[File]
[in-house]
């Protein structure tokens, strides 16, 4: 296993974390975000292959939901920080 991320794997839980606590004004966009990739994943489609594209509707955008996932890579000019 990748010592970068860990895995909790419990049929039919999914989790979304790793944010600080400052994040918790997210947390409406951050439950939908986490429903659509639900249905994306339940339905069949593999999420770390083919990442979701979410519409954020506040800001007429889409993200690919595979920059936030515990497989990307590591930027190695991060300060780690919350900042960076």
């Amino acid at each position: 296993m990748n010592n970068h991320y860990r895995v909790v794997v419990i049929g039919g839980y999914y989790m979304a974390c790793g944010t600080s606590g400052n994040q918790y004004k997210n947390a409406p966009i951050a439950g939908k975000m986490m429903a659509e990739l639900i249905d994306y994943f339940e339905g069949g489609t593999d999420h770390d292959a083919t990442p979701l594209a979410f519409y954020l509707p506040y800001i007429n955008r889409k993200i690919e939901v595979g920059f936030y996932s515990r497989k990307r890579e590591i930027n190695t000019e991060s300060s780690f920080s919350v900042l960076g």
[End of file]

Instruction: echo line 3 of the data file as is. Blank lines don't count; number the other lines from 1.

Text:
């Amino acid at each position: 296993m990748n010592n970068h991320y860990r895995v909790v794997v419990i049929g039919g839980y999914y989790m979304a974390c790793g944010t600080s606590g400052n994040q918790y004004k997210n947390a409406p966009i951050a439950g939908k975000m986490m429903a659509e990739l639900i249905d994306y994943f339940e339905g069949g489609t593999d999420h770390d292959a083919t990442p979701l594209a979410f519409y954020l509707p506040y800001i007429n955008r889409k993200i690919e939901v595979g920059f936030y996932s515990r497989k990307r890579e590591i930027n190695t000019e991060s300060s780690f920080s919350v900042l960076g």